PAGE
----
Housing Is In Crisis. Who’s Listening?

July 6, 2021

Nationwide, the United States has been undergoing a major housing crisis for many years now – perhaps for decades, depending on who you ask. In major job-generating areas, like the Triangle, Triad or Charlotte, the housing crunch was already particularly acute – and then, COVID struck. Those with the means to do so began snapping up houses, leaving available housing inventory at near-historic lows. According to Zillow, just in the Raleigh metro area, available housing inventory is down 54% just from last year and 38% of homes sold are going above-listing price. (That is roughly triple the rate it was in January 2020.) This pattern is not an aberration – instead, it is an example of the widespread crisis of housing affordability across North Carolina and the country.

In the latest Carolina Forward poll, a broad consensus of respondents affirmed to us that housing is a major local concern – and that they want state leaders to act on it.

By nearly a 2-to-1 margin, North Carolina voters overall say that affordable housing is a major problem in their community, with a broad alignment across almost every major cohort:

We see clear evidence that this expressed concern penetrates into voter policy positions, as well. We also asked respondents whether they would support action on affordable housing from the state level that overrode local control. By a narrower but still wide margin, voters said they would:

Housing policy is a famously complicated issue, and one that bubbles up in some way to every level of government. Ultimately, however, building housing becomes a local issue, with local decisionmakers - city councils, county commissions, planning commissions and more - put in the position of approving or disapproving projects. The system overall has many so-called “veto points,” or places in which stakeholders - some elected, and some not - have the power to stop a proposed project. In practice, this has resulted in many such stakeholders exercising their vetoes to stop new housing from being built.

In recent years, the (in)famous NIMBY (“Not In My Backyard”) voter position has been joined by a counter-movement known as YIMBYs (“Yes, In My Backyard”). There are even YIMBY chapters, such as those in Charlotte, Raleigh and Durham. These generally advocate loudly in favor of housing density and affordability - and we’re big fans.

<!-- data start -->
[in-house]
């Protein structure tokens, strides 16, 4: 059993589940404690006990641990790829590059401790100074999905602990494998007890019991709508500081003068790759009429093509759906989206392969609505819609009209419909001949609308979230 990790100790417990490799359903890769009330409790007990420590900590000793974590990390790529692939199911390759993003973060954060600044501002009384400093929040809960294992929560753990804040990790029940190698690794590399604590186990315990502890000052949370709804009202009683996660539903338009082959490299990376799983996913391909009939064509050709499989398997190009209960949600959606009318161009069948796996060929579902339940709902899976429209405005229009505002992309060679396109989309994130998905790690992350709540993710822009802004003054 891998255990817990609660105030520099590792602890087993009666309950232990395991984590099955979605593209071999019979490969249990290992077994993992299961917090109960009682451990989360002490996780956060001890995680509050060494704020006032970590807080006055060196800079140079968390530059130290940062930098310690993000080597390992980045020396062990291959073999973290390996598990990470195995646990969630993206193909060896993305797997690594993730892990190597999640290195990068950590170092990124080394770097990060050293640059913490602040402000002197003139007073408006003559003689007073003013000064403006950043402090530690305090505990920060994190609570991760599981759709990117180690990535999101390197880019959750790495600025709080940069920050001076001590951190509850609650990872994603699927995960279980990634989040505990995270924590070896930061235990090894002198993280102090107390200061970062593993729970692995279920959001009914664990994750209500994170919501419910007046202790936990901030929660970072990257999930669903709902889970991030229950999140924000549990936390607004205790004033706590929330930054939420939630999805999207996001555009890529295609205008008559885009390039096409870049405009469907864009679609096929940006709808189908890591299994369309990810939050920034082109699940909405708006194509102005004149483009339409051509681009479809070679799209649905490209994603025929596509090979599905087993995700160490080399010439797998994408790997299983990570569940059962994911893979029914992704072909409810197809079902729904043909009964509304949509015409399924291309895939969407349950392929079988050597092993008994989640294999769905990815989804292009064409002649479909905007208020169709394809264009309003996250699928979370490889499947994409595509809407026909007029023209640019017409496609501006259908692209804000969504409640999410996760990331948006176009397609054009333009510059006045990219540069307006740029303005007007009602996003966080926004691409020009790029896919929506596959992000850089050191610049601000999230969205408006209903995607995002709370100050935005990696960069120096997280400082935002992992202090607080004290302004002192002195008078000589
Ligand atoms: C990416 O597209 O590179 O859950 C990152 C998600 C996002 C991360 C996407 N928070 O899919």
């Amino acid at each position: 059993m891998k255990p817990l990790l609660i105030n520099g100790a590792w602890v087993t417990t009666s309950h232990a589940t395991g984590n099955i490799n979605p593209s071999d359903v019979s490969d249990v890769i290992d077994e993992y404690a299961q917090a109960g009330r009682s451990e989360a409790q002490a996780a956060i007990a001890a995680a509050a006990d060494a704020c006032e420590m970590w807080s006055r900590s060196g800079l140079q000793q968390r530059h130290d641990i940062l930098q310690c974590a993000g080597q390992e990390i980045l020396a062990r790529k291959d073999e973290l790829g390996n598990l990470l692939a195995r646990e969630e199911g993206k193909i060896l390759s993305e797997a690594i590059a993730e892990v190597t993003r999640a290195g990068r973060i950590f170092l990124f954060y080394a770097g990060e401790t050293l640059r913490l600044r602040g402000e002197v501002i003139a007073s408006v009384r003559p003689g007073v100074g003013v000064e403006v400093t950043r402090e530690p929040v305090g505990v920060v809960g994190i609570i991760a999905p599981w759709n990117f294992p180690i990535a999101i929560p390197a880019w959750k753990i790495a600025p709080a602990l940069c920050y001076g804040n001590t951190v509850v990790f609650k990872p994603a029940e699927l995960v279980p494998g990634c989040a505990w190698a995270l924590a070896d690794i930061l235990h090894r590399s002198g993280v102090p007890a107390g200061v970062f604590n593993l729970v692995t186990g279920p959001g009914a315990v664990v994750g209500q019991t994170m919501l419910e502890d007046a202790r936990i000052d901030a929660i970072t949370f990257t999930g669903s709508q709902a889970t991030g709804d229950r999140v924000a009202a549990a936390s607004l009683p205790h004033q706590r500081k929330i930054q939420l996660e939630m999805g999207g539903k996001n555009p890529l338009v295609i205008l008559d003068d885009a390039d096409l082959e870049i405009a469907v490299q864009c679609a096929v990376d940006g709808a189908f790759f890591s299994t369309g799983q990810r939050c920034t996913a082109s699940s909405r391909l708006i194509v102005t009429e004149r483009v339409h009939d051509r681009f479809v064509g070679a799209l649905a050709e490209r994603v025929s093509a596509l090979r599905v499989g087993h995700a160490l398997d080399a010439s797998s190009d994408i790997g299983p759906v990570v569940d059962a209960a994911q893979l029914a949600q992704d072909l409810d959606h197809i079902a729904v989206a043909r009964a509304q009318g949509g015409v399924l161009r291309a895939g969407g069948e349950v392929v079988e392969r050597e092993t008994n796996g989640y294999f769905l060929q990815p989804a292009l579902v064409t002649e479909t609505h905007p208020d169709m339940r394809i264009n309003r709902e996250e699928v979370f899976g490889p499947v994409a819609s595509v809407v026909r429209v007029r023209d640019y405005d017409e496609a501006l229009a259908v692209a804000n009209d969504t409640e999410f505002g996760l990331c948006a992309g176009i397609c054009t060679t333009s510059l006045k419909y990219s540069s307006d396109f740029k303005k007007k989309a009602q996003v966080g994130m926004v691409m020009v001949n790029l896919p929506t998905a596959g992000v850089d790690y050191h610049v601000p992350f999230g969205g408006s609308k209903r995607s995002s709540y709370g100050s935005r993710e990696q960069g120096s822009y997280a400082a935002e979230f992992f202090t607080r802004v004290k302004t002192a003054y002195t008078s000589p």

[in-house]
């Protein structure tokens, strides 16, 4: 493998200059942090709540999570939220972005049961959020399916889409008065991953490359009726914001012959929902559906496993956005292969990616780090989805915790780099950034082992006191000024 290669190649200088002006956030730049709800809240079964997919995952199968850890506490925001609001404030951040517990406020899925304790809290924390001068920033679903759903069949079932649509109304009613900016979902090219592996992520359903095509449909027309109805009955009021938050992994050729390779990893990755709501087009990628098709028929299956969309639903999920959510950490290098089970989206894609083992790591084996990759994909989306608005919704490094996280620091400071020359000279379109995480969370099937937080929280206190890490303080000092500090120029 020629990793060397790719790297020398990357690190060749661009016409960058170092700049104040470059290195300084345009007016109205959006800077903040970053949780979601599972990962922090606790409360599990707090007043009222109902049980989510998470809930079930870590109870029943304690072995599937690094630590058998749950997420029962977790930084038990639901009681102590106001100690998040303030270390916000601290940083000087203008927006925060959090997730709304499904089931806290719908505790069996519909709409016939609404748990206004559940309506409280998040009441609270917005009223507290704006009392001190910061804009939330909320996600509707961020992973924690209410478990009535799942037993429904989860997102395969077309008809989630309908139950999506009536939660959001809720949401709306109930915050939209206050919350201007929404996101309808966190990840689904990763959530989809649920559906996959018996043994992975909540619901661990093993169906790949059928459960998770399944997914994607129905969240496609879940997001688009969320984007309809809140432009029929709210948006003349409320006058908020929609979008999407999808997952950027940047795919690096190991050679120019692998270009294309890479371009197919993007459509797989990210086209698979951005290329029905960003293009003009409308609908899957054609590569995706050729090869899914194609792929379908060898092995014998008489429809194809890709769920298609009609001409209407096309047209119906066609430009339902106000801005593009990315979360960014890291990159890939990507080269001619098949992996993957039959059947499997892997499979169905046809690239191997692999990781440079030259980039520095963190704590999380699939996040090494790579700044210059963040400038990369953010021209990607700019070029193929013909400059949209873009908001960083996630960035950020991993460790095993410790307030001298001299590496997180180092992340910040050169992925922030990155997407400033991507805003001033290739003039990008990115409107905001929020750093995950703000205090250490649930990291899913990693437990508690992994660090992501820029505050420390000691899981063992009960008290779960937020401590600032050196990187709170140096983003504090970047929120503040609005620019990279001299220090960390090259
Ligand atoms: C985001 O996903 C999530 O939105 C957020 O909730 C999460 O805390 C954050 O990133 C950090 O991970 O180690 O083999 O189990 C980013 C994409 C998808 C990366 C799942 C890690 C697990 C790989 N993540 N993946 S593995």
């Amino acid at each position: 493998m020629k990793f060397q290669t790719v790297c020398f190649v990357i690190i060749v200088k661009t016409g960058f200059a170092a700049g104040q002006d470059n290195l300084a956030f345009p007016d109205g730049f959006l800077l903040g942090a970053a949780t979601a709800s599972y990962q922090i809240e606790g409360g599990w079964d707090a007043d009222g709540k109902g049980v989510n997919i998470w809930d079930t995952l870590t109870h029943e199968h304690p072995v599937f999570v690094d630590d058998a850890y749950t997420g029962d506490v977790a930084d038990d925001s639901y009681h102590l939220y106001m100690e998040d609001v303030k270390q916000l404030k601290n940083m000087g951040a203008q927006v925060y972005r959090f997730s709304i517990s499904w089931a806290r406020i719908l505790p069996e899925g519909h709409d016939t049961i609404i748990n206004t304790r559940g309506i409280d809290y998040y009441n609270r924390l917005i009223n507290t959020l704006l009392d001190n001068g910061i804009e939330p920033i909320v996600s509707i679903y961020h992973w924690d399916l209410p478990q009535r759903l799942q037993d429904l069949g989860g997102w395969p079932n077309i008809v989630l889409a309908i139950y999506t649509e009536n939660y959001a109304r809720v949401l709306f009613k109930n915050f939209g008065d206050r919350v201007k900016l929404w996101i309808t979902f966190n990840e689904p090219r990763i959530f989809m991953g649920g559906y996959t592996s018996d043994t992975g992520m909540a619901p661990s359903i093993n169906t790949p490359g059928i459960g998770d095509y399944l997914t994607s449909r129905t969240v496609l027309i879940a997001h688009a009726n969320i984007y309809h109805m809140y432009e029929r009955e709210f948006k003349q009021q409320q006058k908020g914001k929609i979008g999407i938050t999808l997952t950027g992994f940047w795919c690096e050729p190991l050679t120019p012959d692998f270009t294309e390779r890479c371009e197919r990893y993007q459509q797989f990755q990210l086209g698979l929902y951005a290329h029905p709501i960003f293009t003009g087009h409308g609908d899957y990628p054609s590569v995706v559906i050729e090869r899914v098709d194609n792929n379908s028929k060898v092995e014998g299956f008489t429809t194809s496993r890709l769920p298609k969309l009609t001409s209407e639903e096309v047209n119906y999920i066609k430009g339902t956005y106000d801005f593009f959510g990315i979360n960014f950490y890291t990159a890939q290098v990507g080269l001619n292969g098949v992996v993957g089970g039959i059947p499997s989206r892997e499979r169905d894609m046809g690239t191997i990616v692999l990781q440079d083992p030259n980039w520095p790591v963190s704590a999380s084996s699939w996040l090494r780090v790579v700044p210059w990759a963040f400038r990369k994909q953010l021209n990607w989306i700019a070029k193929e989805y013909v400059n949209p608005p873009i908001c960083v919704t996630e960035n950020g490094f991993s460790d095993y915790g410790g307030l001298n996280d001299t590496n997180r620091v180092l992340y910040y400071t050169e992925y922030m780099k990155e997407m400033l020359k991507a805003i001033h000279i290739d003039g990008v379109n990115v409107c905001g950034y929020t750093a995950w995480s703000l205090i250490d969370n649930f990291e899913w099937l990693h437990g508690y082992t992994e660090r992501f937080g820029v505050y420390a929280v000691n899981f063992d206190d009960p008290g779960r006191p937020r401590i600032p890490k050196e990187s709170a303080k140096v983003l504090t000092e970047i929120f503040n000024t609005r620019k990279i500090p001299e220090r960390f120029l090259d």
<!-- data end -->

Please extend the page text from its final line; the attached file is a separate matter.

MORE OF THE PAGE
These findings contradict the conventional assumption that affordable housing is solely, or even primarily, a big city problem. While urbanites were overwhelmingly likely to report concern about housing, even a big majority of rural residents were as well.

We found only very weak differences across age cohorts on this issue. However, one cross-tab where significant differences did arise were in household income:

(An important note here about our breakdowns on household income: we sample only registered voters in North Carolina, not the overall population. Read all about our poll sampling here. A majority of these respondents are in the <$30,000 and $30,000 - $75,000 groups, which tracks with the state median household income of $54,600.)

Our takeaway is that there is a clear income/class split on the housing issue. Generally, wealthier people do not perceive affordable housing to be as big a problem in their communities, and more strongly oppose efforts to build more if it means threatening local veto authority.

Wealthier people also tend to be older, but our polling did not bear out significant age-based differences in these questions. It appears to be more the case that the key influence factor is wealth, which is strongly connected to a person having secure housing already. Given the high degree of housing segregation by wealth (and also, therefore, race), these residents may thus be less likely to perceive a housing problem because they restrict their definition of “community” to their fellow wealthy, homeowning neighbors. Wealthy homeowners may be quite satisfied with the state of housing today - but the majority of “have-nots” plainly disagree.

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